Shares in Unilever have surged today as investors welcomed the appointment of veteran activist Nelson Peltz to the board.
Peltz will join the Persil, Dove and Magnum maker as non-executive director on 20 July, as well as taking a place on the group’s compensation committee.
Unilever revealed the move as Peltz’s New York hedge fund Trian Partners confirmed it had built a sizable position in the consumer products group.
Train’s 1.5% stake – which analysts estimated to be worth $1.6bn (£1.3bn) – meant the fund is now one of Unilever’s top five largest shareholders behind BlackRock, Vanguard and Legal and General.
Shares in Unilever soared 7% as markets opened this morning and finished the day 9% higher at 3,825p .
Peltz said he was “delighted” to be joining the board of Unilever.
“We believe it is a company with significant potential, through leveraging its portfolio of strong consumer brands and its geographical footprint.
“Trian has made a considerable investment in Unilever. We look forward to working collaboratively with management and the board to help drive Unilever’s strategy, operations, sustainability, and shareholder value for the benefit of all stakeholders.”
Peltz is a well-known as an activist in the fmcg industry, taking seats on the boards of Procter & Gamble, Mondelez and Heinz.
The Financial Times first revealed Peltz had taken an interest in Unilever in January after the group was forced to abandon a £50bn pursuit of the consumer health division of GlaxoSmithKline.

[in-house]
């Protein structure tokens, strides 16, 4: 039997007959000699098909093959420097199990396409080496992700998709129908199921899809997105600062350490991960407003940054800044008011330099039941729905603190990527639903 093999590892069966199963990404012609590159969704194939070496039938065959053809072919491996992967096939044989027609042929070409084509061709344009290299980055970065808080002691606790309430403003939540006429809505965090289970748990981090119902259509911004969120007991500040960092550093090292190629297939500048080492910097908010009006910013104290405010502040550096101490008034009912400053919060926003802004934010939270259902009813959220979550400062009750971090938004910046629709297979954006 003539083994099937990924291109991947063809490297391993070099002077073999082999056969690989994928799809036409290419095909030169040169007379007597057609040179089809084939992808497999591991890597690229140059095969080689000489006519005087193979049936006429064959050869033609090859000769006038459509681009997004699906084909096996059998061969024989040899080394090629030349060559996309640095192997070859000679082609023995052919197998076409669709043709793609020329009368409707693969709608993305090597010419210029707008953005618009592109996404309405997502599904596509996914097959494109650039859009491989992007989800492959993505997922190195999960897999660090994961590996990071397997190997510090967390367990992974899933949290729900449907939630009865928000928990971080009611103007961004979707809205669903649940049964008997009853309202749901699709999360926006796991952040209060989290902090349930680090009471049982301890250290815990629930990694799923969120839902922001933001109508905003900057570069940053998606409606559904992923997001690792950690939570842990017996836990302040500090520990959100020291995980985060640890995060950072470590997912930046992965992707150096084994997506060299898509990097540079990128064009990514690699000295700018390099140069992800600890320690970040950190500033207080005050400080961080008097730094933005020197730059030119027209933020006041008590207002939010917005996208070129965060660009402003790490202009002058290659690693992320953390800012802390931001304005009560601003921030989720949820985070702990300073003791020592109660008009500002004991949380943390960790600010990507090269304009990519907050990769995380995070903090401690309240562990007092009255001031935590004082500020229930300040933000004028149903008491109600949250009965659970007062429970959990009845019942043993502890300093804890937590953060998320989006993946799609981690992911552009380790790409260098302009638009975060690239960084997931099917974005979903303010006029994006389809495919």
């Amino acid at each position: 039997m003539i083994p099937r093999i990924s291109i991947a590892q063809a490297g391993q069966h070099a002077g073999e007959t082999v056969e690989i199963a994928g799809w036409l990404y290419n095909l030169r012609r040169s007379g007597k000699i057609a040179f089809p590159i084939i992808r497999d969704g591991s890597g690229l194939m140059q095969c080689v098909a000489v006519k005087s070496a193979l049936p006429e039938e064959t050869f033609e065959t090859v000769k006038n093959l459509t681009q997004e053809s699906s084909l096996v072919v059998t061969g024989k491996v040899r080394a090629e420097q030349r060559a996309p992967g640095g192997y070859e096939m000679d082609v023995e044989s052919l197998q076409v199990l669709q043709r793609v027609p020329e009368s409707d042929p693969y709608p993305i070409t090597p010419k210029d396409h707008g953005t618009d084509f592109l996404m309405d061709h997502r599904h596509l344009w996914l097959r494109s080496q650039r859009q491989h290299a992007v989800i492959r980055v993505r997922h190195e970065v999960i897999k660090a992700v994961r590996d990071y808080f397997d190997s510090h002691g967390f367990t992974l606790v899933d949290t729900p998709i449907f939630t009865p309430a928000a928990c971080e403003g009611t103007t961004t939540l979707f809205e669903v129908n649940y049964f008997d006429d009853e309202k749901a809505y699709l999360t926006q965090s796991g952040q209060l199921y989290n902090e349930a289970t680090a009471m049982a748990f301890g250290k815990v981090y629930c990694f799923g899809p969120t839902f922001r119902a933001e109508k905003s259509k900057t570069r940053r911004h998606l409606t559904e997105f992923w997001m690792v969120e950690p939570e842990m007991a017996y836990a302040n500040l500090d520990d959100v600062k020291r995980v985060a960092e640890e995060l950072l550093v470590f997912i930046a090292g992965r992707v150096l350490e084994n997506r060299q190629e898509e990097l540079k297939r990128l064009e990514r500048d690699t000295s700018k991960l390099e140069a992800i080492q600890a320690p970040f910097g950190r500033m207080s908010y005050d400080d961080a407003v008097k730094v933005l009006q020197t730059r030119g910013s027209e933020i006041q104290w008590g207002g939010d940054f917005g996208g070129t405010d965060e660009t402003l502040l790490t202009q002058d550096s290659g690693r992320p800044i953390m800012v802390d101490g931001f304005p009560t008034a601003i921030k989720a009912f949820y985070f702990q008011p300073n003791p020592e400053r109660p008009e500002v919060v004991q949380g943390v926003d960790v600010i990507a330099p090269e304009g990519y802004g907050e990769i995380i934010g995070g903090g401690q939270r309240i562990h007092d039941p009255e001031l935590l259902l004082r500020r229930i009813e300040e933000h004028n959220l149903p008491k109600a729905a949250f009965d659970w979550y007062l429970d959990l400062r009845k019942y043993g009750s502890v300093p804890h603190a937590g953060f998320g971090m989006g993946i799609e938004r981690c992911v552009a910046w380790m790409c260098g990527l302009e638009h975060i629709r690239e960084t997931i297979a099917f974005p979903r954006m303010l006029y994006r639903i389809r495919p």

However, the size of Train’s position was unknown, and investors and analysts grew impatient in the following months at the lack of confirmation of the hedge fund’s involvement.
Shares in the group declined further as Unilever revealed, during its annual results presentation in February, that margins were being squeezed as input cost inflation continued to soar.
Unilever, and its boss Alan Jope, has come under increasing pressure following a sustained period of underperformance relative to rivals such as Nestle.
Jope faced fierce criticism earlier this year from vocal investor Terry Smith for its perceived focus on putting sustainability issues ahead of financial performance and the management team was widely derided for its handling of the GSK bid.
The stock price tumbled from highs of 5,196p in the summer of 2019, the year Jope joined as CEO, to lows of 3,386.5p in March this year – representing a 53% slump in value and a £46.2bn fall in the market cap to £86.4bn.
Unilever chairman Nils Anderson said today he was pleased to welcome Peltz to the board.
“We have held extensive and constructive discussions with him and the Trian team and believe that Nelson’s experience in the global consumer goods industry will be of value to Unilever as we continue to drive the performance of our business,” he added.
“We look forward to working closely together to create long-term sustainable value for our shareholders and wider stakeholders.”
Bernstein analyst Bruno Monteyne said Peltz brought a “huge amount of credibility” to Unilever.
And AJ Bell investment director Russ Mould added the appointment is likely to ramp up the pressure on the “beleaguered” CEO.